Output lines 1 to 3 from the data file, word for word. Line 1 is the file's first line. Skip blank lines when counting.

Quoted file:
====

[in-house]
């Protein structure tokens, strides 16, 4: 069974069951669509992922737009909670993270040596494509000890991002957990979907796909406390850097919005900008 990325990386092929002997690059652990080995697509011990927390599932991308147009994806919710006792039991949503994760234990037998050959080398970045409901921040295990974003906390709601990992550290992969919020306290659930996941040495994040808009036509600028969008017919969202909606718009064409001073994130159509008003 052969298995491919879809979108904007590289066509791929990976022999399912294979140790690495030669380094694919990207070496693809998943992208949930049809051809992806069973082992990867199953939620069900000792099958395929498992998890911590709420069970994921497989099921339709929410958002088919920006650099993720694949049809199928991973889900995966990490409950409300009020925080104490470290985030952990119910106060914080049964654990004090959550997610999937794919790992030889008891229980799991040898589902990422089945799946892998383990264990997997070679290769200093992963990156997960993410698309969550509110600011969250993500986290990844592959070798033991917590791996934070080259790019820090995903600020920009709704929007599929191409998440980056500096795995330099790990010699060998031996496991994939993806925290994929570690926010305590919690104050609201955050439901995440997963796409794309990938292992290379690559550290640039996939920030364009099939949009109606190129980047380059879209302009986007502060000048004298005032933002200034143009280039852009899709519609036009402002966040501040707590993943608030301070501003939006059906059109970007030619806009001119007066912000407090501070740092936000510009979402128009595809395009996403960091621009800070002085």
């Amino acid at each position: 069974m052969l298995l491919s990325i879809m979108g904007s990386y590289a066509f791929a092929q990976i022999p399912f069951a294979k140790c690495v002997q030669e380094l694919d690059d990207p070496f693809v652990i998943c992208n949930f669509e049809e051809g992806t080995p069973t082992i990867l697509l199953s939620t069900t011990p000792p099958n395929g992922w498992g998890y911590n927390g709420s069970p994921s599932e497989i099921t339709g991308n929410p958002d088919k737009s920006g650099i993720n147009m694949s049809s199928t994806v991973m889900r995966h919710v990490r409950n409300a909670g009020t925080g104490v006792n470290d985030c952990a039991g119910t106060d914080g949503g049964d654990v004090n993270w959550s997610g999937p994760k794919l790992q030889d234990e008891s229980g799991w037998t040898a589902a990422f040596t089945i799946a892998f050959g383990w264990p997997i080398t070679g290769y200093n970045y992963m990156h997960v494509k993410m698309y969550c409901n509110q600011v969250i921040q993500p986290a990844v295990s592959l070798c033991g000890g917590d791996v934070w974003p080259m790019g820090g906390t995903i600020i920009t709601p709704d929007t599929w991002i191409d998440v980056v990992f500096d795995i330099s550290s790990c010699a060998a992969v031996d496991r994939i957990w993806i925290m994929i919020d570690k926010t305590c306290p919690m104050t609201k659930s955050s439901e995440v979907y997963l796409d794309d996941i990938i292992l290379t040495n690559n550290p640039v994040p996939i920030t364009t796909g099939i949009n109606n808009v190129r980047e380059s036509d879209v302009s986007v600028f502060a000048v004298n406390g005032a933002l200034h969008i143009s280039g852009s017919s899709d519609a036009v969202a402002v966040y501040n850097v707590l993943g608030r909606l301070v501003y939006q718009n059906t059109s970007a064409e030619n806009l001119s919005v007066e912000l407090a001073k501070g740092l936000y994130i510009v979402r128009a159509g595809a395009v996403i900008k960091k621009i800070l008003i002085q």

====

[in-house]
């Protein structure tokens, strides 16, 4: 069974069951669509992922737009909670993270040596494509000890991002957990979907796909406390850097919005900008 990325990386092929002997690059652990080995697509011990927390599932991308147009994806919710006792039991949503994760234990037998050959080398970045409901921040295990974003906390709601990992550290992969919020306290659930996941040495994040808009036509600028969008017919969202909606718009064409001073994130159509008003 052969298995491919879809979108904007590289066509791929990976022999399912294979140790690495030669380094694919990207070496693809998943992208949930049809051809992806069973082992990867199953939620069900000792099958395929498992998890911590709420069970994921497989099921339709929410958002088919920006650099993720694949049809199928991973889900995966990490409950409300009020925080104490470290985030952990119910106060914080049964654990004090959550997610999937794919790992030889008891229980799991040898589902990422089945799946892998383990264990997997070679290769200093992963990156997960993410698309969550509110600011969250993500986290990844592959070798033991917590791996934070080259790019820090995903600020920009709704929007599929191409998440980056500096795995330099790990010699060998031996496991994939993806925290994929570690926010305590919690104050609201955050439901995440997963796409794309990938292992290379690559550290640039996939920030364009099939949009109606190129980047380059879209302009986007502060000048004298005032933002200034143009280039852009899709519609036009402002966040501040707590993943608030301070501003939006059906059109970007030619806009001119007066912000407090501070740092936000510009979402128009595809395009996403960091621009800070002085």
């Amino acid at each position: 069974m052969l298995l491919s990325i879809m979108g904007s990386y590289a066509f791929a092929q990976i022999p399912f069951a294979k140790c690495v002997q030669e380094l694919d690059d990207p070496f693809v652990i998943c992208n949930f669509e049809e051809g992806t080995p069973t082992i990867l697509l199953s939620t069900t011990p000792p099958n395929g992922w498992g998890y911590n927390g709420s069970p994921s599932e497989i099921t339709g991308n929410p958002d088919k737009s920006g650099i993720n147009m694949s049809s199928t994806v991973m889900r995966h919710v990490r409950n409300a909670g009020t925080g104490v006792n470290d985030c952990a039991g119910t106060d914080g949503g049964d654990v004090n993270w959550s997610g999937p994760k794919l790992q030889d234990e008891s229980g799991w037998t040898a589902a990422f040596t089945i799946a892998f050959g383990w264990p997997i080398t070679g290769y200093n970045y992963m990156h997960v494509k993410m698309y969550c409901n509110q600011v969250i921040q993500p986290a990844v295990s592959l070798c033991g000890g917590d791996v934070w974003p080259m790019g820090g906390t995903i600020i920009t709601p709704d929007t599929w991002i191409d998440v980056v990992f500096d795995i330099s550290s790990c010699a060998a992969v031996d496991r994939i957990w993806i925290m994929i919020d570690k926010t305590c306290p919690m104050t609201k659930s955050s439901e995440v979907y997963l796409d794309d996941i990938i292992l290379t040495n690559n550290p640039v994040p996939i920030t364009t796909g099939i949009n109606n808009v190129r980047e380059s036509d879209v302009s986007v600028f502060a000048v004298n406390g005032a933002l200034h969008i143009s280039g852009s017919s899709d519609a036009v969202a402002v966040y501040n850097v707590l993943g608030r909606l301070v501003y939006q718009n059906t059109s970007a064409e030619n806009l001119s919005v007066e912000l407090a001073k501070g740092l936000y994130i510009v979402r128009a159509g595809a395009v996403i900008k960091k621009i800070l008003i002085q």